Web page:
Combating the sinister side of crowdsourcing

February 16, 2016

Feb. 16, 2016 - Sometimes computers just can't solve the problem. How would a computer, for example, decide which image in a stack of photos is the prettiest, or know which retail store is more fun to shop in? When a task requires a human touch, problem solvers turn to online crowdsourcing tools for the solution.

In recent years, crowdsourcing platforms have helped break down big, complex problems in areas like audio transcription, image identification, opinion studies, scientific research and more. Anyone with a computer can access a tiny piece of a problem and contribute to the solution that would otherwise be insurmountable for a single individual.

But there's also a sinister side to crowdsourcing: the ability to organize large masses of paid shills who spread malicious content around the Web. These so-called 'crowdturfers' post false product reviews on e-commerce sites and create fake social media accounts to spread spam or malicious URLs. The combined effect of crowdturfing creates ripples through the entire web ecosystem and undermines even basic trustworthiness online.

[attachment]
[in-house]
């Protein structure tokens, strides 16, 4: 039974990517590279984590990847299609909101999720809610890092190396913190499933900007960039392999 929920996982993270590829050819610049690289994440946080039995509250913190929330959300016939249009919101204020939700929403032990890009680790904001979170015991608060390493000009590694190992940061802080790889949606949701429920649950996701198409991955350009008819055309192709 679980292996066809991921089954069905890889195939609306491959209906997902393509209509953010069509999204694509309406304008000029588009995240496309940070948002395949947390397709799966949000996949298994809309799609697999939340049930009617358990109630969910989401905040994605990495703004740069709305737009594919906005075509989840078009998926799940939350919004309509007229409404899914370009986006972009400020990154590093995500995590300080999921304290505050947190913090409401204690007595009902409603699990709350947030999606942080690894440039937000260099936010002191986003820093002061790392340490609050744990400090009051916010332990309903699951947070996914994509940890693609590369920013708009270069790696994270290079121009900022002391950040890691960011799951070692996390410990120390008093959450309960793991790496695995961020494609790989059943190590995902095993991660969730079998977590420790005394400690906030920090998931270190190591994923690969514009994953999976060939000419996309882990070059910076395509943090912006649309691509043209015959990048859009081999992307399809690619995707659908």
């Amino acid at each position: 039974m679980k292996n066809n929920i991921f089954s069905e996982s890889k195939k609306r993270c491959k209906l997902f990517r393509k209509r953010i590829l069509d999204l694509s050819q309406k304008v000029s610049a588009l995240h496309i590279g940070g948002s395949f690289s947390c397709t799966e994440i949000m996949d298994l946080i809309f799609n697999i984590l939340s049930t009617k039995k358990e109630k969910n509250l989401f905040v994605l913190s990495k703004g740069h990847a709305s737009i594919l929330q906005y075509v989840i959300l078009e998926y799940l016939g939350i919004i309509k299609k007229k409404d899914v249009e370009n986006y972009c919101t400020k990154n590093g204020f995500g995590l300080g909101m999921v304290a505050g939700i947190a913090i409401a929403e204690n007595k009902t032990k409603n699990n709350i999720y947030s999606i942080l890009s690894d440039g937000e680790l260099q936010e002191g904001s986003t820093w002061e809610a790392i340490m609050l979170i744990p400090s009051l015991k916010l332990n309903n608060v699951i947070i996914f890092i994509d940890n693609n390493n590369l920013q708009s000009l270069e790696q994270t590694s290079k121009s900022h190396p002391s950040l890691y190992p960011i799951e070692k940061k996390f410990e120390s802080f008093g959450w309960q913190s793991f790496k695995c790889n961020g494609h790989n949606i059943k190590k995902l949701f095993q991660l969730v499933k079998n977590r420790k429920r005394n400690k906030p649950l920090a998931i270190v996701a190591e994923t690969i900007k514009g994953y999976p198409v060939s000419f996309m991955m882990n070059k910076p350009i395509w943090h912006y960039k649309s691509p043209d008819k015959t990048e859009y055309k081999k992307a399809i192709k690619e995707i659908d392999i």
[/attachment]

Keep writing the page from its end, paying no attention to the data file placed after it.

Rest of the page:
At Utah State University, computer science researchers are creating new tools that detect and target crowdsource manipulation. Dr. Kyumin Lee, an assistant professor of computer science at USU and director of the Data Science Lab, recently received a National Science Foundation CAREER Award to combat this growing and lucrative corner of the Internet.

The $516,000 grant will help Lee and his team create the algorithms and systems for defending the open web from emerging threats. The goal of the project is to analyze the behavior of crowdturfers and stop them in their tracks. Lee said it's even possible to create a blacklist of suspicious crowdsourced tasks to help users distinguish legitimate tasks from malignant ones.

"Early detection of malicious tasks has the potential to transform our solutions for secure and trustworthy information systems," said Lee. "Given our classification and clustering techniques, detecting almost all crowdturfers becomes a distinct possibility in the near future."

The study will enable authentic crowdsourcing service providers and target sites, including social media, product review sites and search engines to detect crowdsource manipulation while protecting information quality and trust.

As part of the project, Lee will develop two new courses related to data science and will improve on ways to recruit more female students to study computer science.
-end-
Media Contact:

Matt Jensen
College of Engineering | Utah State University
435-797-8170 office | 801-362-0830 cell | matthew.jensen@usu.edu
@EngineeringUSU

Utah State University

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